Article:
Landscape and construction students from BGT and The Gordon are working with Pinarc Disability Services to beautify Bonshaw and grow relationships and facilities

GARDEN TIME: BGT chief executive Mandy Macdonald, Joel Nuridin, Jacques Stone, Rodney Donovan-Clancy, Nick Jacks and Pinarc chief executive Marianne Hubbard at the Pinarc Disability Support gardening and construction program in Bonshaw. Picture: Luka Kauzlaric.

GARDEN TIME: BGT chief executive Mandy Macdonald, Joel Nuridin, Jacques Stone, Rodney Donovan-Clancy, Nick Jacks and Pinarc chief executive Marianne Hubbard at the Pinarc Disability Support gardening and construction program in Bonshaw. Picture: Luka Kauzlaric.

Bonshaw is being beautified and it’s not just the local landscape gaining from the improvements to the environment.

The grounds of Pinarc Disability Service’s new Bonshaw site are looking more inviting thanks to the work of Ballarat Group Training students studying landscape and construction.

Helping them in their work are Pinarc clients taking part in their Independent Living Skills program.

A three-way partnership between Pinarc Disability Support, BGT and The Gordon (Geelong) is providing a qualification for school-based students in landscaping where BGT and The Gordon supply the students and training, and Pinarc provides the location for the practical delivery of their training.

The students spend three days a week at school, and two days completing a school-based apprenticeship.

“What I love about this is the young students are working at times alongside young people with disabilities. They are getting to know some amazing young people with a disability who are passionate just like they are, have a great sense of humour and take pride in the landscaping and garden work they are doing.”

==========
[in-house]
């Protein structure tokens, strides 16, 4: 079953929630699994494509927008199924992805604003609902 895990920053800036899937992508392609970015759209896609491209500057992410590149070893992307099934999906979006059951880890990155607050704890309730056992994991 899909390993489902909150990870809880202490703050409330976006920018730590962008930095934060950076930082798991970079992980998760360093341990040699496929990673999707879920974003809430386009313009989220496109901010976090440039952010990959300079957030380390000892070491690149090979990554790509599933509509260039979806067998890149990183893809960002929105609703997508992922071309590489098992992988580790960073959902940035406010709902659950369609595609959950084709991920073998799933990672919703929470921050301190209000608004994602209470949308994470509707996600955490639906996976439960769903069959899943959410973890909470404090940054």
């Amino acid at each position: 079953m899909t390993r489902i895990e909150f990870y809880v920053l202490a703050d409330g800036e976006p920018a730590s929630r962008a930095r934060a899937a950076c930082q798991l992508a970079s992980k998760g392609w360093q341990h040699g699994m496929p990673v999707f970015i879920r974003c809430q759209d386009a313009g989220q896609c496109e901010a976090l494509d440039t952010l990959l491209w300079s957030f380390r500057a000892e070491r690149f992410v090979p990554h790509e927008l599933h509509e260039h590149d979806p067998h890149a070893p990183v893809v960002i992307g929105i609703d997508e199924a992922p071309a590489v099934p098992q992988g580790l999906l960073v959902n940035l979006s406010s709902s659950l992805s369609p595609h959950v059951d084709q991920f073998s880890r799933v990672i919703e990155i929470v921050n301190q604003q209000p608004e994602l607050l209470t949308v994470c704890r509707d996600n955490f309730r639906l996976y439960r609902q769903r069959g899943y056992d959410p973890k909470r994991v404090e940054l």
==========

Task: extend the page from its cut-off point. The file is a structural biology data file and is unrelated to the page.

Pinarc chief executive Marianne Hubbard

“What it has bought to us has been landscaping expertise we would not have, design ideas and the enthusiasm of up to 12 young, strong people who work really hard,” said Pinarc chief executive Marianne Hubbard.

A third group of students has just started the six-month program, with previous groups having lifted and relaid paving, demolition, levelled ground, built garden beds and made outdoor furniture.

There are plans for further vegetable and flower gardens, fruit trees and a pergola to create a welcoming environment for Pinarc clients and the community.

“The students are doing something that’s real and really valued by us and the community,” Ms Hubbard said.

“What I love about this is the young students are working at times alongside young people with disabilities. They are getting to know some amazing young people with a disability who are passionate just like they are, have a great sense of humour and take pride in the landscaping and garden work they are doing.”

The works benefit not just Pinarc clients but equip the young participants with job skills.

BGT chief executive Mandy Macdonald said many group members had found jobs and apprenticeships even before their six month course had ended.

“This is a really good way of them experiencing a range of trades and then they can start to think about future from there as the course involves horticulture, construction and landscaping,” Ms Macdonald said.